In Europe, GM food is bad but GM babies are good.

What else are we supposed to conclude from recent news that the British parliament has voted to permit the creation of human-animal hybrid embryos?

Prime Minister Gordon Brown called it an inherently moral endeavor and added that we owe it to ourselves and future generations to introduce these measures.

Advocates insist that the vote will advance research into stem cells, with medical benefits. Detractors raise ethical questions. A religious leader, for instance, called the move a monstrous attack on human rights, human dignity, and human life.

I dont mean to settle this dispute. It raises thorny questions and arouses strong passions. Weve certainly seen that during similar debates in our own country.

Yet Im struck by a strange paradox: Although Europe seems willing to rush boldly into this controversial area of science, it still refuses to have much of anything to do with GM crops.

The European Union hasnt approved a new GM crop for a decade. In a recent poll of EU member states, 58 percent of respondents said they were apprehensive about GM foods.

Technically, Europe isnt a GM-free zone. Spanish farmers grow nearly 200,000 acres (75,000 hectares) of GM corn. Some farmers in France, Portugal, Germany, Slovakia, Romania, and the Czech Republic also take advantage of this technology.

In reality, they account for only about one-tenth of one percent of the worlds total biotech crop. The United States, Argentina, Brazil, Canada, India, China, Paraguay, and South Africa each dwarf the combined European figure.

The reason for this gap between Europe and much of the rest of the world is ignorance. Due to an unhealthy combination of scare-mongering interest groups and spineless politicians, Europeans have come to believe that GM crops pose health risks. This view is about as scientifically defensible as the flat-earth theory, but too many people nevertheless hold it.

Some Europeans have spoken out in favor of GM crops. Many farmers see their value and have called for greater acceptance. Several key figures in the British government also support agricultural biotechnology. Its former chief scientist, Sir David King, recently said that GM crops are essential to solving the global crisis in the cost of food.

Yet these sensible people face intense and often bizarre opposition.

In Switzerland, something called the Federal Ethics Committee on Non-Human Biotechnology recently issued a report called The Dignity of Living Beings with Regard to Plants. As Wesley J. Smith reported in the Weekly Standard, this group declared that people cannot claim absolute ownership over plants. In addition, it said that individual plants have an inherent worth. What in the world does this mean?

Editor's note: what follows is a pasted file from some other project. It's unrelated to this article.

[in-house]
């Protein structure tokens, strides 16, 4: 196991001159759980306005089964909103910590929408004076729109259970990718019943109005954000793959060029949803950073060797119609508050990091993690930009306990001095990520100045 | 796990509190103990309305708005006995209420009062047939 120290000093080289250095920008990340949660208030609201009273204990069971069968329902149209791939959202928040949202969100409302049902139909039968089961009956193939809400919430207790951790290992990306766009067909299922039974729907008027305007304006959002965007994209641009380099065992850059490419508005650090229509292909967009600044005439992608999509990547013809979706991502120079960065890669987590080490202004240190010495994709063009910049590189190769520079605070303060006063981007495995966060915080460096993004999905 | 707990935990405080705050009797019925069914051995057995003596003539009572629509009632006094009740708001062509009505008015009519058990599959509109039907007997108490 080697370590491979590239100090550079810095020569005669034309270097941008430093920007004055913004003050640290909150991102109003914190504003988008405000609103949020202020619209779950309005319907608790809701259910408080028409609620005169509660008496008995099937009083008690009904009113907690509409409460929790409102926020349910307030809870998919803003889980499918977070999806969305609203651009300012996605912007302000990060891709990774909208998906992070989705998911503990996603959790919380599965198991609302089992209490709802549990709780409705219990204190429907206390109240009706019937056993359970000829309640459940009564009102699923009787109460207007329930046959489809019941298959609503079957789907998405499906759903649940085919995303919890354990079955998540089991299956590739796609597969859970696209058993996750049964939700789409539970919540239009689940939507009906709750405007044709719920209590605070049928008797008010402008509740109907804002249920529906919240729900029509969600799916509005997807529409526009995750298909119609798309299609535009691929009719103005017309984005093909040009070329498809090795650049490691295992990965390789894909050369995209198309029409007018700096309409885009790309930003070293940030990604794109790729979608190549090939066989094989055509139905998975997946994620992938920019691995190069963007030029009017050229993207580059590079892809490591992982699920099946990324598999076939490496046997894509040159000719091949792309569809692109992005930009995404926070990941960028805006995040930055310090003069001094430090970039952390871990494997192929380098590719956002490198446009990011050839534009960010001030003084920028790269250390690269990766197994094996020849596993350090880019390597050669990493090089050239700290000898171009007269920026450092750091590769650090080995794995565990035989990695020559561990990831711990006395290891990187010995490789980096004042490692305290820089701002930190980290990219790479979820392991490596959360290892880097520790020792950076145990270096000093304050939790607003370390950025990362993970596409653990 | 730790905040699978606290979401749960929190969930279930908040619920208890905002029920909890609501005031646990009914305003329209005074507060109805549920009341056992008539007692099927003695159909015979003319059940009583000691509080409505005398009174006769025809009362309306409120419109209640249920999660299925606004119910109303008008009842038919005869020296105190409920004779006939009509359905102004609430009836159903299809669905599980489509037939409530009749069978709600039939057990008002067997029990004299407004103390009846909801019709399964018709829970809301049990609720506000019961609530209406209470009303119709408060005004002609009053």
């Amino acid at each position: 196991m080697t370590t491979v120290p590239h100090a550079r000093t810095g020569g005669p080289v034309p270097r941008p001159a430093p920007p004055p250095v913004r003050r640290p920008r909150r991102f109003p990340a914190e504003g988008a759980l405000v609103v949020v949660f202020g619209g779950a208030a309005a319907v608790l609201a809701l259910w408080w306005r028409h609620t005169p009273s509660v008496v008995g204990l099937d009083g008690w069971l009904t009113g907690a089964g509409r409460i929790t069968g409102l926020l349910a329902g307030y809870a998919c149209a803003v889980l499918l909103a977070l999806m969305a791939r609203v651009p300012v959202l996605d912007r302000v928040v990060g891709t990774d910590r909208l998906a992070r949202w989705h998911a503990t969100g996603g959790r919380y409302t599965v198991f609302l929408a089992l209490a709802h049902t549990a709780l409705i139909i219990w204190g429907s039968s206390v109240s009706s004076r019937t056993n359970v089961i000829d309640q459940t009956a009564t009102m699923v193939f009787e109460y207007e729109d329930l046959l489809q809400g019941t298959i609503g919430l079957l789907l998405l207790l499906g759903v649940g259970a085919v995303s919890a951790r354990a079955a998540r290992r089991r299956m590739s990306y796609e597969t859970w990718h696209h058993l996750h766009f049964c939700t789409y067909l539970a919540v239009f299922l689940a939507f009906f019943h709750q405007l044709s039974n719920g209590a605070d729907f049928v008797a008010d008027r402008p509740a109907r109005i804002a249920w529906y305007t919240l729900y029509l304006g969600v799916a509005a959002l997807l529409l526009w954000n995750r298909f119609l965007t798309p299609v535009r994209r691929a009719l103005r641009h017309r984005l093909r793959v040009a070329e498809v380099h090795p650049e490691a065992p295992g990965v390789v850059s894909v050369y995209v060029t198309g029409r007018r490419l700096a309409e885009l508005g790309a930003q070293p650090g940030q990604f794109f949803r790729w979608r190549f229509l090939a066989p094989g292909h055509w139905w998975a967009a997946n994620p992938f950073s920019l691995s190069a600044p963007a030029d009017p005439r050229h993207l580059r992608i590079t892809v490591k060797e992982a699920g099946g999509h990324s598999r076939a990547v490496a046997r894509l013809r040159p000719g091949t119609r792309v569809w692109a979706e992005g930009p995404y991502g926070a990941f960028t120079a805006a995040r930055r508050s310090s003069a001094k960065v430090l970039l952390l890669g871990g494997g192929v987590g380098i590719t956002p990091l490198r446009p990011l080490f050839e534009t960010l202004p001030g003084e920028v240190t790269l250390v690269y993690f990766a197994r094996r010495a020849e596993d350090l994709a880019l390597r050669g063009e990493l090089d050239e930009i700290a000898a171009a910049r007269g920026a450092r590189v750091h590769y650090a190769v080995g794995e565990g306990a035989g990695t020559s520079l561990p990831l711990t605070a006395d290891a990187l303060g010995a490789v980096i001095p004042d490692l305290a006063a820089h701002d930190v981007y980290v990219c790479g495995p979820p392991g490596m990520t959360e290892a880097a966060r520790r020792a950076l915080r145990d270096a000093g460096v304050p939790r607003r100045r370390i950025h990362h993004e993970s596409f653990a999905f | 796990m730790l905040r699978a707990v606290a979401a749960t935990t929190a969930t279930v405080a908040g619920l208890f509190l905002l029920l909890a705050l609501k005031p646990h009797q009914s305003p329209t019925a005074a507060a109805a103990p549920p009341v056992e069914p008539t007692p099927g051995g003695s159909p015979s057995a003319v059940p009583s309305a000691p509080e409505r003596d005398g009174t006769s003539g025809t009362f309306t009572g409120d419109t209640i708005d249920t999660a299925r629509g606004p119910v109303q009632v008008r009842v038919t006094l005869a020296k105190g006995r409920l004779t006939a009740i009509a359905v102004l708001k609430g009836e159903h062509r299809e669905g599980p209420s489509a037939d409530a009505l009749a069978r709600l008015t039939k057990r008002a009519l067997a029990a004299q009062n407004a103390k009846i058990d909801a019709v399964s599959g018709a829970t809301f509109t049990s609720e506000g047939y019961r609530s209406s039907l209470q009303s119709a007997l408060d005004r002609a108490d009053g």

We may not use [plants] as we please, even if the plant community is not in danger, or if our actions do not endanger the species, or if we are not acting arbitrarily, says the panel.

The plant community? It sounds like a term invented by a satirist who is trying to come up with a politically correct phrase for gardens. Then again, it could also be the rhetoric of stark-raving madness.

The Swiss report provides an illustration of its give-peas-a-chance ideology. Lets say a farmer cuts his field and then, on the way home, casually decapitates a few dandelions with his scythe. This is deemed immoral–a violation of plant dignity.

You may think this all sounds too crazy to be true. But sadly, as the humor columnist Dave Barry might say, I am not making this up.

Between Europes embrace of human-animal embryo hybrids and its flirtation with the utter nonsense of plant rights, Im not sure whether to call the continent a Brave New World or a Cowardly Old World.

All I know for certain is that the safety and usefulness of biotech crops are beyond dispute. The nearly 2 billion acres grown in the past 12 years is the proof. For all practical purposes, these are now conventional plants. We use them as sources of food every single day. In the United States, its becoming downright unconventional to grow non-GM corn and soybeans.

Many members of the plant community would agree. When will the Europeans finally hear their pleas?

Dean Kleckner, an Iowa farmer, chairs Truth About Trade & Technology